Although in-situ treatment of characteristically hazardous soils is a permit-exempt activity under RCRA, the ability to treat the soils ex-situ was more regulatory complex in MI. The consultant worked with the MI DEQ to utilize an exemption to the RCRA permit requirement, allowing for ex-situ soil treatment on-site. This exemption was applicable because the corrective action plan had been submitted to the agency through the state Brownfield redevelopment program. The regulatory approval allowed the less expensive ex-situ on-site soil treatment alternative to move forward. The environmental consultant worked with a vendor to determine which product and at what dose rate would be most effective.

State regulations regarding the on-site treatment of characteristically hazardous waste can vary. It is important to engage with the appropriate agency early and often to fully understand potential options. The existence of multiple state programs may provide circumstances that vary from the typical project requirements. The direct disposal of characteristically hazardous waste is expensive and was able to be avoided for this project due to a good understanding of the regulations, and open discussion with the agency. Heavy metal stabilization is a viable option to render characteristically hazardous waste as non-hazardous by treating it on site either in-situ or ex-situ. For this project, the treatment was a success and resulted in project savings of approximately $1.2 million.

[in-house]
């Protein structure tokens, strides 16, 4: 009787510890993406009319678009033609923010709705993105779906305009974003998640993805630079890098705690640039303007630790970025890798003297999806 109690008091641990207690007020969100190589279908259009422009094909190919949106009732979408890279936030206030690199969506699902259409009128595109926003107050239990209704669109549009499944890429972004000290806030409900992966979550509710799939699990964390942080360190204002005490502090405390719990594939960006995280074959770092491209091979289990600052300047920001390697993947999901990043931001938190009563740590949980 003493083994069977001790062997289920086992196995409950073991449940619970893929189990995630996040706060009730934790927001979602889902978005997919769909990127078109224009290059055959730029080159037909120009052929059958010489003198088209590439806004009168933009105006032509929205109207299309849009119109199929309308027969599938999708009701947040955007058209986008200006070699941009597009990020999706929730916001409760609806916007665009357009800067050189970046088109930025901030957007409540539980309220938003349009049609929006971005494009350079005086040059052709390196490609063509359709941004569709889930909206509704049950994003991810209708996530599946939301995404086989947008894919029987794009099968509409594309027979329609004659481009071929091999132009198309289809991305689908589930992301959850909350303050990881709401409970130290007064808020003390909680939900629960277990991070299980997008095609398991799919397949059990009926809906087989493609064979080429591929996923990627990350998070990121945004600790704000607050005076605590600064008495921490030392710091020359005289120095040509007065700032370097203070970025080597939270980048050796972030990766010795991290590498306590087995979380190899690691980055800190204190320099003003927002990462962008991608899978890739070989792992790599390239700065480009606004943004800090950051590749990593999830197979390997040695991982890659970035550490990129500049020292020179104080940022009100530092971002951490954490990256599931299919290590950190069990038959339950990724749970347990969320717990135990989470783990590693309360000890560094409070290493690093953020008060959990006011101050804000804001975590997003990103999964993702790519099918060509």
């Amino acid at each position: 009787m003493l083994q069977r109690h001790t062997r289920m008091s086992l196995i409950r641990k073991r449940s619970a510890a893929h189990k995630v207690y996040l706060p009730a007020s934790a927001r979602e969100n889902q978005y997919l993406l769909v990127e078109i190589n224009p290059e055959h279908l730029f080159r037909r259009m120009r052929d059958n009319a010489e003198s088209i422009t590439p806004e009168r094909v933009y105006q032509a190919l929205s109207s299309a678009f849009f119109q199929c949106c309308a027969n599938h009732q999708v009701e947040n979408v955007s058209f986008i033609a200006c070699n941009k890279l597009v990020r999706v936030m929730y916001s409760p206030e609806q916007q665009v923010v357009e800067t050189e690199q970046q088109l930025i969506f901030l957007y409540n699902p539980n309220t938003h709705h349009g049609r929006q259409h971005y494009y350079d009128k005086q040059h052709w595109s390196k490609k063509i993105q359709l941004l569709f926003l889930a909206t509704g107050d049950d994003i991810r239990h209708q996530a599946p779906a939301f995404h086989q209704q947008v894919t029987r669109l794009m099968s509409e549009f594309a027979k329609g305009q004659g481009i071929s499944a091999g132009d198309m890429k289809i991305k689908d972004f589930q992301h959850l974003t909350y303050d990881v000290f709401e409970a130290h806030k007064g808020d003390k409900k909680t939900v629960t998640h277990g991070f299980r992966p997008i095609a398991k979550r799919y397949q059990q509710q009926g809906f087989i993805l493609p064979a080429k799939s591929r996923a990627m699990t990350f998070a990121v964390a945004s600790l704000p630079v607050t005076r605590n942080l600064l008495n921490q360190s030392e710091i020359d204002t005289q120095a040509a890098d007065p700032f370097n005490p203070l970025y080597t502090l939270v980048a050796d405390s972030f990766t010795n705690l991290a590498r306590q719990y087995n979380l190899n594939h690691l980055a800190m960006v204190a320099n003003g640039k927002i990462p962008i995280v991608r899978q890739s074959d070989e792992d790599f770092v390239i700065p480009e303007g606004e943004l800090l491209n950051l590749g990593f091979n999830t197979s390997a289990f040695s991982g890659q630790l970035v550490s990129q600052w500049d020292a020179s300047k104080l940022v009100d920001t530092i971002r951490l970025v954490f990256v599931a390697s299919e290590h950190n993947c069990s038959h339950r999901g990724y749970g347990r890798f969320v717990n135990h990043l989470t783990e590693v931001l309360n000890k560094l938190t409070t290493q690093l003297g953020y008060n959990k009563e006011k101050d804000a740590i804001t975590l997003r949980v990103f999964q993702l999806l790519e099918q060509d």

The objective of this presentation is to provide the audience with lessons about reviewing regulatory requirements for their site, and the importance of working together with the governing agencies to the meet regulatory requirements. In this case study the consulting engineer found that by working closely with the agency he was able to implement a cost-effective solution. A final objective is to educate the audience in the availability of technologies that are able to render lead contaminated soils as non-hazardous.

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Vapor Intrusion at the Midwest School, Midwest, Wyoming

Stephen Foster, Geosyntec Consultants